Chile could soon become the first country to incorporate ‘neurorights’ into its constitution to prevent the misuse of artificial intelligence and neurotechnology (see go.nature.com/35qdje5). These rights relate to the way in which mental processes can be monitored and influenced, principally through brain–computer interfaces.
The country’s Senate has launched a project designed to protect five neurorights proposed by Rafael Yuste, a neurobiologist at Columbia University in New York City (see go.nature.com/33trrmc and R. Yuste et al. Nature 551, 159–163; 2017). These include the right to ‘free will’. However, the precise meaning of free will should be carefully debated before it is incorporated as a national or international right.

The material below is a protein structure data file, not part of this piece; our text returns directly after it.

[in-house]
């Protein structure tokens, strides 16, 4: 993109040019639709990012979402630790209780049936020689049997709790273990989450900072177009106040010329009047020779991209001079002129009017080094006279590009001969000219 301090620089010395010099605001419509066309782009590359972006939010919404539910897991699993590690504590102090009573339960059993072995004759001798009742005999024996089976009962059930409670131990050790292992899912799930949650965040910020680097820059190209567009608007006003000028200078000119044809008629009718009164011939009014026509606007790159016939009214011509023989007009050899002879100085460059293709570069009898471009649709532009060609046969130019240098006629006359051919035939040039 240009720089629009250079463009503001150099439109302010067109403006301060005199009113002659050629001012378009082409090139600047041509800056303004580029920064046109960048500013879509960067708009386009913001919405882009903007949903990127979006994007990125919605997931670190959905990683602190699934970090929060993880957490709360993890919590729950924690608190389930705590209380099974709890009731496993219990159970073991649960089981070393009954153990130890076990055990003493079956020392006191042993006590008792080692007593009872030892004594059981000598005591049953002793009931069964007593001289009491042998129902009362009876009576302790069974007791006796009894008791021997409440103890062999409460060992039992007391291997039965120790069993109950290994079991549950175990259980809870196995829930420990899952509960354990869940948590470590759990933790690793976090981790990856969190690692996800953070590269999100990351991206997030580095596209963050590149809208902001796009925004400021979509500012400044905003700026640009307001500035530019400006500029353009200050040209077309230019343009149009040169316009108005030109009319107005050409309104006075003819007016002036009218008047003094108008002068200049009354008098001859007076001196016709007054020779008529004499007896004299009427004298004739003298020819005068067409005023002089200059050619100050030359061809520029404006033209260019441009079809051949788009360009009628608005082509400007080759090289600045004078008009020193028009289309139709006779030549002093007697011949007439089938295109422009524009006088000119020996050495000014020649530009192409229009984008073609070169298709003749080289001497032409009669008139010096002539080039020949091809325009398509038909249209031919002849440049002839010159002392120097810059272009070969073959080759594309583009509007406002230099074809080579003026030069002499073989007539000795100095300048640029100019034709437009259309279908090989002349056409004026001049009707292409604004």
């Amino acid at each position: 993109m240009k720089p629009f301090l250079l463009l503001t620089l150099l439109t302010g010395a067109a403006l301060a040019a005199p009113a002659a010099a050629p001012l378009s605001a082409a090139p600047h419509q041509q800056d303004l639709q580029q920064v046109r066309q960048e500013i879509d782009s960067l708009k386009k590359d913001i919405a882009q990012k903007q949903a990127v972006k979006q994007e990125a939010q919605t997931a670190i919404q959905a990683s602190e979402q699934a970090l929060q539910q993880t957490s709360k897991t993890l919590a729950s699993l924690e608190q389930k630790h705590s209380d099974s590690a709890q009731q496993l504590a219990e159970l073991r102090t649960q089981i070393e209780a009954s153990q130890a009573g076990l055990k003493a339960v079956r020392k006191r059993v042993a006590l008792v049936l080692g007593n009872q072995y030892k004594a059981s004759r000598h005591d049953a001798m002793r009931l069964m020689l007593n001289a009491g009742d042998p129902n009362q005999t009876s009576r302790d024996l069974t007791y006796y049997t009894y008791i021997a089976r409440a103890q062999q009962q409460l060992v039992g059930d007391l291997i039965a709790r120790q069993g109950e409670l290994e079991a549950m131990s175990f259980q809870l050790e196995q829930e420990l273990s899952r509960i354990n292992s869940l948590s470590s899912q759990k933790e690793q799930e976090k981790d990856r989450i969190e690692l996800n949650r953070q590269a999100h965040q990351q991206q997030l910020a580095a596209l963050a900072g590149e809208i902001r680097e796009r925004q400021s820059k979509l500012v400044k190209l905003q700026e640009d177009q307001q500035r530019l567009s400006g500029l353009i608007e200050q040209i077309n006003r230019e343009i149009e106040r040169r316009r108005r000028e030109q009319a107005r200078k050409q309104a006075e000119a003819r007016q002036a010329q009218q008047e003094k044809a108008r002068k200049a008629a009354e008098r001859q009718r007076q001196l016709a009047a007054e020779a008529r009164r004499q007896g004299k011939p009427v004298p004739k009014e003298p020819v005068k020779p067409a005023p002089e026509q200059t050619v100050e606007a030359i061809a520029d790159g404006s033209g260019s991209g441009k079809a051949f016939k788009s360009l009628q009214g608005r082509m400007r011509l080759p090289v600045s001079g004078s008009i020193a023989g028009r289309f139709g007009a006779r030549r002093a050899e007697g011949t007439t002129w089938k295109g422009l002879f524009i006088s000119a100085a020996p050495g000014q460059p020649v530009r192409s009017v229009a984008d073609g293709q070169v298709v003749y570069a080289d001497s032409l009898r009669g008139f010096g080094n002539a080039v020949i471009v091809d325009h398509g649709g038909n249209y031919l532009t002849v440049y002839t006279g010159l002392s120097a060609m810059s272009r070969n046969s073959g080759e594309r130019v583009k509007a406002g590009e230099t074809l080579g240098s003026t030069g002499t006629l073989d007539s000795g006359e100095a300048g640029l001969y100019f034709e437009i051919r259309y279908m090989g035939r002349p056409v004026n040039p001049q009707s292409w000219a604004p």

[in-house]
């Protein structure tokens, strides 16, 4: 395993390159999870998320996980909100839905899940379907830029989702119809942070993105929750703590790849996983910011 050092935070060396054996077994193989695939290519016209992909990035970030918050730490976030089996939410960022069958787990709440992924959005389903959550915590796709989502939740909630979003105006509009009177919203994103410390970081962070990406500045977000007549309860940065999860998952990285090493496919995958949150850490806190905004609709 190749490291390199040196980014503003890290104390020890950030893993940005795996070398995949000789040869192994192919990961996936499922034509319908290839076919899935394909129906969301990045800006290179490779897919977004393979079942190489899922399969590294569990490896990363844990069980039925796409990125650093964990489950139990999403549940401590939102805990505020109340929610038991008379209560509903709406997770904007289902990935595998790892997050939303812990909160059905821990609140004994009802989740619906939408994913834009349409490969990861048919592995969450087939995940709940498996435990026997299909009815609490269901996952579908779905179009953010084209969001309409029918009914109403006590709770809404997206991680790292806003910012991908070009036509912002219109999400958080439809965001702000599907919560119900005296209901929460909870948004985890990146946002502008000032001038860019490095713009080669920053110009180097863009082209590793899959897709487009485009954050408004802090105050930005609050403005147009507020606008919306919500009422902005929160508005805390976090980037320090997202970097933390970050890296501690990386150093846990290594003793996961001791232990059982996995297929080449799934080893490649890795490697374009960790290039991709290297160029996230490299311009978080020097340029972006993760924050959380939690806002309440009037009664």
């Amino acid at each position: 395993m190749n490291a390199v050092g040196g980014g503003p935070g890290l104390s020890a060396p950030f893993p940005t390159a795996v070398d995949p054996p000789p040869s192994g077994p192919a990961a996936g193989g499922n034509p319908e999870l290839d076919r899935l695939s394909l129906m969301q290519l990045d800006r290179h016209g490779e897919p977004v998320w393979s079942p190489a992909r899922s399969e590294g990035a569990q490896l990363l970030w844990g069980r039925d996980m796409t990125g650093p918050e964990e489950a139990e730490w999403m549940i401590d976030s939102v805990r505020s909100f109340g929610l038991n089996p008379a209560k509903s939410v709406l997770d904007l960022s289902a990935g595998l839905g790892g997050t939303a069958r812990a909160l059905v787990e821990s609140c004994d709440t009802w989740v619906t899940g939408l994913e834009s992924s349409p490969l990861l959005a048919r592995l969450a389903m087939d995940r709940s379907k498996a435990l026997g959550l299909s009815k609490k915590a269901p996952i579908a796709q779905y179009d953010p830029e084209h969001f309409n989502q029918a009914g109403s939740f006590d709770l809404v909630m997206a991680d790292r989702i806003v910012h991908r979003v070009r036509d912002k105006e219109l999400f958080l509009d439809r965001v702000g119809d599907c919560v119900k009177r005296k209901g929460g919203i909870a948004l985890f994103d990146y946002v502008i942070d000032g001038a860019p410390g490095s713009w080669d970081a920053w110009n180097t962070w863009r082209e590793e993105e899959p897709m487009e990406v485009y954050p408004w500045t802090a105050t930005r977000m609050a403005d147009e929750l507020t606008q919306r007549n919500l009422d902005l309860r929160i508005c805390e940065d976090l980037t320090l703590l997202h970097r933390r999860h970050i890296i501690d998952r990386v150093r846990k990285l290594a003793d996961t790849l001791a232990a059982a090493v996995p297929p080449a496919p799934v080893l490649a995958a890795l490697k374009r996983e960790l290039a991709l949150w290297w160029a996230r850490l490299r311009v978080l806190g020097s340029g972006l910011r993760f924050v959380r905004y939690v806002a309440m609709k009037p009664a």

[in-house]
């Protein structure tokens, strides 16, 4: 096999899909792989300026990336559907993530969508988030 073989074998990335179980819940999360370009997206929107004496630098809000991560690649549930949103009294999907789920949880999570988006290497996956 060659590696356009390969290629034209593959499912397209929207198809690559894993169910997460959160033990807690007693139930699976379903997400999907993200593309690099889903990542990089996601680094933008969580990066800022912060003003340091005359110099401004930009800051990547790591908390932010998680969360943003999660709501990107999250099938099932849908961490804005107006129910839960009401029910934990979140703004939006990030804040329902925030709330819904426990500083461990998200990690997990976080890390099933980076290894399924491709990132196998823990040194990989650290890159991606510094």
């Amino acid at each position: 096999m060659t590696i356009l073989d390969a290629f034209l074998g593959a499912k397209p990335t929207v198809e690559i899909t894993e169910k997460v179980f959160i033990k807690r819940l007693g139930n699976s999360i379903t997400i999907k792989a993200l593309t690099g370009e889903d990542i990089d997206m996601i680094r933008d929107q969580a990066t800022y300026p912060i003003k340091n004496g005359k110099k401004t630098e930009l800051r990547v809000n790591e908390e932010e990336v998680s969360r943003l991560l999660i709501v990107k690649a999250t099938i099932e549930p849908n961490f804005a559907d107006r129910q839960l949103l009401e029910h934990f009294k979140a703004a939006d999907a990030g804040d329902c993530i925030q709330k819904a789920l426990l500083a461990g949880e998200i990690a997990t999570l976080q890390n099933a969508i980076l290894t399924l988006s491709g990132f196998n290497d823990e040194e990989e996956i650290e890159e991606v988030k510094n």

Free will is a multidimensional concept that poses several unsolved philosophical problems. Most prominent is whether free will is compatible with determinism. Cultural diversity can also influence its interpretation (see N. Chernyak et al. Dev. Psychol. 55, 866–876; 2019). Furthermore, different types of free choice and action have already been included in the Universal Declaration of Human Rights (see articles 16.2, 18 and 21.3; go.nature.com/33t9bhn).
We should therefore work towards developing a consensual, minimal definition of free will. Although such a definition might not close the philosophical debate, it could be ethically operational in that it would help to pre-empt misinterpretations based on legislative loopholes.
Nature 574, 634 (2019)